Skip to Content

Law, Justice, and Improvisation conference challenges orthodoxy

Lex Non Scripta, Ars Non Scripta: Law, Justice, and Improvisation, an international, interdisciplinary conference, will be held at McGill University on June 19 and 20, 2009.

Improvisation is an important art form and an artistic and cultural phenomenon – a manner of speaking, a way of being, and a realm of experience. For theorists, improvisation as a practice and as an idea raises questions not just about how law comes to describe, judge, and regulate improvisation, but the converse – how improvisation might describe, judge, and regulate the law. What does or should law tell us about improvisation? What does or should improvisation tell us about law?

For intellectual property, ars non scripta is a challenge and confrontation to legal orthodoxy. Does the alternative paradigm of sharing provide a better set of governance options in the creative realm? What other models might serve the purpose of respecting the art in and of improvisation better?

For legal theory, lex non scripta is likewise a challenge and confrontation to orthodoxy. Perhaps all art is improvised. Perhaps all law is too. Or perhaps we have lost something that once we knew about the relationship between meaning and silence, prescription and invention, justice and law.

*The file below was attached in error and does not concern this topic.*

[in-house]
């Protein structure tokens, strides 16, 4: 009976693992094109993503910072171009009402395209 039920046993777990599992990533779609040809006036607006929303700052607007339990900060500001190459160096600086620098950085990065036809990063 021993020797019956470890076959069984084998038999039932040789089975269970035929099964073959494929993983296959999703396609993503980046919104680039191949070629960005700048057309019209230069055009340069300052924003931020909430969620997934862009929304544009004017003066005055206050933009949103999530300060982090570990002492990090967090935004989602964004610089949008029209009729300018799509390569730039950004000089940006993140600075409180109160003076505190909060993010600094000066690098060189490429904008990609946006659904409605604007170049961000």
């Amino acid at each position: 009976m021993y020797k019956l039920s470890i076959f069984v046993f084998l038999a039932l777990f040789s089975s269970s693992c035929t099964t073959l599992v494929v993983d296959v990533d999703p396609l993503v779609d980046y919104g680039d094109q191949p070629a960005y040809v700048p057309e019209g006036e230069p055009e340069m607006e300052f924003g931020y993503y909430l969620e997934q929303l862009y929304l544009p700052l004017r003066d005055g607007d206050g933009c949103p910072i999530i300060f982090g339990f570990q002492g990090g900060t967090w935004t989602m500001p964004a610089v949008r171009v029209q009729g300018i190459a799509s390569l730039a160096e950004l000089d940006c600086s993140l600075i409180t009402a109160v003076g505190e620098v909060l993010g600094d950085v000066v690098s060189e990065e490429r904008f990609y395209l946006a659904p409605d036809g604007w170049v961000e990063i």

Improvisational art practices are also deeply anchored in assorted social constructions that one might think a just and civil society should protect and encourage. Do we have a right to improvise and might we improve our rights? Can improvisation be seen as a context within which new forms and relations of social justice might be modeled?

The conference is hosted under the auspices of the Improvisation, Community and Social Practice project and is supported by the Suoni per il Popolo Music Festival, the McGill Centre for Intellectual Property Policy ( and the Faculty of Law at McGill. Please address all inquiries to or

Listening itself, an improvisative act engaged in by everyone, announces a practice of active engagement with the world, where we sift, interpret, store and forget, in parallel with action and fundamentally articulated with it ("Mobilitas Animi" 113).

– George E. Lewis